A B.C. Supreme Court Justice has sentenced a rural Quesnel man to nine months in jail for growing more marijuana than allowed under licence for medicinal purposes.
Jamie Ray Laird, 52, was issued the term Jan. 8 by Justice Jeanne Watchuk in Vancouver after he pleaded guilty to production of a controlled substance. He must also serve six months probation.
Responding to a complaint from neighbours, RCMP executed a search warrant in March 2011 on the Laird family farm on Red Bluff Road, 10 km. outside Quesnel, and found 502 marijuana plants in two outbuildings.
The farm is owned by the Laird's parents and Jamie Laird is the middle child of three sons. His father and one brother had licences to obtain medical marijuana, but Watchuk found that accounted for at best one-quarter of the marijuana grown.
Watchuk also calculated that a single crop would yield between 31 and 94 pounds, worth $62,000 to $263,200 on the pound level and $100,400 to $451,800 on the ounce level.
Crown prosecution had argued for 15 to 18 months in jail and emphasized a need for deterrence due to the large number for grow operations in the Cariboo area. Defence counsel submitted it should be a conditional sentence served at home, noting it was a first offence.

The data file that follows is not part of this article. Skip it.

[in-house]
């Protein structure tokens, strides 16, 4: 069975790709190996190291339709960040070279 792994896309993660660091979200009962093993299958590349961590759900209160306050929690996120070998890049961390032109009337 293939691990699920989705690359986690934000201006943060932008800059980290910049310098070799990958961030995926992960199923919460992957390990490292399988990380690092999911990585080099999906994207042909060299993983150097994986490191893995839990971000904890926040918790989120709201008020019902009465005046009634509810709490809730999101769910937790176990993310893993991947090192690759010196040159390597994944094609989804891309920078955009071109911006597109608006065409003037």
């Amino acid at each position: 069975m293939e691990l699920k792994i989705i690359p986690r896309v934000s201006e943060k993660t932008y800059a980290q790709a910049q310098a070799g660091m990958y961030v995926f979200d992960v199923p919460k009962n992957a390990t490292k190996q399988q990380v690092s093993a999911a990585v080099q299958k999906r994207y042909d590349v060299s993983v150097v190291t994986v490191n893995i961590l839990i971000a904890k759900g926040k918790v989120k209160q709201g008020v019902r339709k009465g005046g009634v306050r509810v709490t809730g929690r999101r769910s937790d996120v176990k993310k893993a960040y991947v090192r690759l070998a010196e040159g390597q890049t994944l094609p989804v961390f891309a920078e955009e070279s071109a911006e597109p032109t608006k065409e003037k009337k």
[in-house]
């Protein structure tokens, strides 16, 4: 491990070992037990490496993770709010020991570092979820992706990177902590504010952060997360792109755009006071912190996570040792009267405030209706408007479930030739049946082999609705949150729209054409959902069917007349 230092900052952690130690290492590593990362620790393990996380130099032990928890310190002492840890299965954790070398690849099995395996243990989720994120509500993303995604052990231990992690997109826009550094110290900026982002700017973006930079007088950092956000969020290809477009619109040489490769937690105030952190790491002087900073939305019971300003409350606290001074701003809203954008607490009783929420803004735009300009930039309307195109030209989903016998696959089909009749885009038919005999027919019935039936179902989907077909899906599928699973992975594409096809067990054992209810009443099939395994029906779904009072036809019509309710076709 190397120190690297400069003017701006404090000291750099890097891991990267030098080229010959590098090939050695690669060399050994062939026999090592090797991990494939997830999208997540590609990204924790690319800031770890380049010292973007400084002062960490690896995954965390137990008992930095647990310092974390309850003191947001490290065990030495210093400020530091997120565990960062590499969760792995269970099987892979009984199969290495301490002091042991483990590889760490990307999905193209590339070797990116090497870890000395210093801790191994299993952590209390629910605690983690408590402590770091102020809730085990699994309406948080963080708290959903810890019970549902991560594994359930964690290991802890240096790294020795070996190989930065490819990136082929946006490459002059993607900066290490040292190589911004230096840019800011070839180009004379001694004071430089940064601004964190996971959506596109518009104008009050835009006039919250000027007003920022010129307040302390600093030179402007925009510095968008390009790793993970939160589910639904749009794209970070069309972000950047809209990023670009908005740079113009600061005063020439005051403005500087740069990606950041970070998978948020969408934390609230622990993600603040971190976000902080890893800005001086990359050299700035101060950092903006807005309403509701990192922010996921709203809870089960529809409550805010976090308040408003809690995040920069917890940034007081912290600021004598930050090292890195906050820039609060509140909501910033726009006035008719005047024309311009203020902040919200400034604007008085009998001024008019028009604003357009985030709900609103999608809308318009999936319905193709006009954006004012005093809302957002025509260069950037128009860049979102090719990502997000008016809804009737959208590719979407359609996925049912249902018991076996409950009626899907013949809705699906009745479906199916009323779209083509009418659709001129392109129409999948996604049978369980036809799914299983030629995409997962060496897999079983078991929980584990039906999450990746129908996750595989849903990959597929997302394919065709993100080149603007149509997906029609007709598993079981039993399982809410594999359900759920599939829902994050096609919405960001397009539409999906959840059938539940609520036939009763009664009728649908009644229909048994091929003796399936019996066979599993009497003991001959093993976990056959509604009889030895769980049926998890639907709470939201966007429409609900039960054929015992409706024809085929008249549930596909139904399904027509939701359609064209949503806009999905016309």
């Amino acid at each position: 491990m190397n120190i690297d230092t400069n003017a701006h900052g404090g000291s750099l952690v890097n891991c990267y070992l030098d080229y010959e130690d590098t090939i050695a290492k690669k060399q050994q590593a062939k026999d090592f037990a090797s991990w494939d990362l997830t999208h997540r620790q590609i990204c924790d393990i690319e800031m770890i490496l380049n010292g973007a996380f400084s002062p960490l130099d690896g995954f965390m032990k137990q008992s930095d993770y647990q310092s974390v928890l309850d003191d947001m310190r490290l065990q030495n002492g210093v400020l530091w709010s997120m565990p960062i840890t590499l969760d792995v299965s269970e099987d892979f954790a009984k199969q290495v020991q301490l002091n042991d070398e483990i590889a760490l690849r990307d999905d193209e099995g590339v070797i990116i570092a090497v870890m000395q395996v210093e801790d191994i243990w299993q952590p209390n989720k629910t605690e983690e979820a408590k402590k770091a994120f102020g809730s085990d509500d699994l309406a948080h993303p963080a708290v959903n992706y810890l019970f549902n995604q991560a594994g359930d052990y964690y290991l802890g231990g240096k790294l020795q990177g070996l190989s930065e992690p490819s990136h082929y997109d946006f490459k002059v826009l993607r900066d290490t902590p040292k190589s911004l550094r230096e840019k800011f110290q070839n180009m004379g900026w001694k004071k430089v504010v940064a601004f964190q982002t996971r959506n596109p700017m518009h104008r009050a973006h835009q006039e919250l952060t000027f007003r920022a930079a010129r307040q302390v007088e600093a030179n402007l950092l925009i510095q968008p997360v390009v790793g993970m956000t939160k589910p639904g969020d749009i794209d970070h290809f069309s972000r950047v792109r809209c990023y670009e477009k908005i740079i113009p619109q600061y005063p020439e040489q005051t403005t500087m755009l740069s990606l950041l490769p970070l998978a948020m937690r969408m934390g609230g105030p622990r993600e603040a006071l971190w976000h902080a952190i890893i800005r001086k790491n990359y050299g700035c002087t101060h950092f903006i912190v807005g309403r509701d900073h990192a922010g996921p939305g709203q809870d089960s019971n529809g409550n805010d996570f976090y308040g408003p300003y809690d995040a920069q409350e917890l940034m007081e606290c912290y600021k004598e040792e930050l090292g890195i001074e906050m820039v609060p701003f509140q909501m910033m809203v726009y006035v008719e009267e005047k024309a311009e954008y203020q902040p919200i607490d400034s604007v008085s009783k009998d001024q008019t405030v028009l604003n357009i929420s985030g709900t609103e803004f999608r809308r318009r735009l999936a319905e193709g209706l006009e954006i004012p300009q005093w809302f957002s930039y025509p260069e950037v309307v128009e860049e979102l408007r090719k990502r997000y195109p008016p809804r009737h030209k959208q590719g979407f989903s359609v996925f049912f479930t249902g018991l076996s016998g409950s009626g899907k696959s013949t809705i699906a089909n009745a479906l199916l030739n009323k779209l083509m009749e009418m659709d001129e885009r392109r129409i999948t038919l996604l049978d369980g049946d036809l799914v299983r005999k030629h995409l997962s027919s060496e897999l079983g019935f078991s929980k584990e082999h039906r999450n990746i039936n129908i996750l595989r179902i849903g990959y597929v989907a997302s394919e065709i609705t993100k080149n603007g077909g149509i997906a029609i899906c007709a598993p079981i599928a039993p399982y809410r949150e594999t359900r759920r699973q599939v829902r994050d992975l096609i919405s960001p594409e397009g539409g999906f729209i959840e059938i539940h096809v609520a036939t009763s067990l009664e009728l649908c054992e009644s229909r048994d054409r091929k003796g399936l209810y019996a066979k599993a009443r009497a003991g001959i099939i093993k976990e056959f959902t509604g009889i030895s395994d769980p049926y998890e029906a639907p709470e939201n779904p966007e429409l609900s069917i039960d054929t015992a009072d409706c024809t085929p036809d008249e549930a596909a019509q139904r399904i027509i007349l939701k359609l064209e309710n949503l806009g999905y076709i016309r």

In reaching the verdict, Watchuk in part made reference to a six month jail term issued in November by provincial court judge Darrell O'Byrne to Shawn Brent Topley for growing 113 plants in a home in a Prince George neighbourhood.
Crown had suggested a conditional sentence but O'Byrne opted for something stronger, Watchuk noted, due to the threats of violence and neigbhouring property being devalued that grow-ops can pose in residential areas.
Even in rural areas, grow-ops pose similar hazards, said Watchuk, and added firefighting services may be some distance away if a blaze breaks out.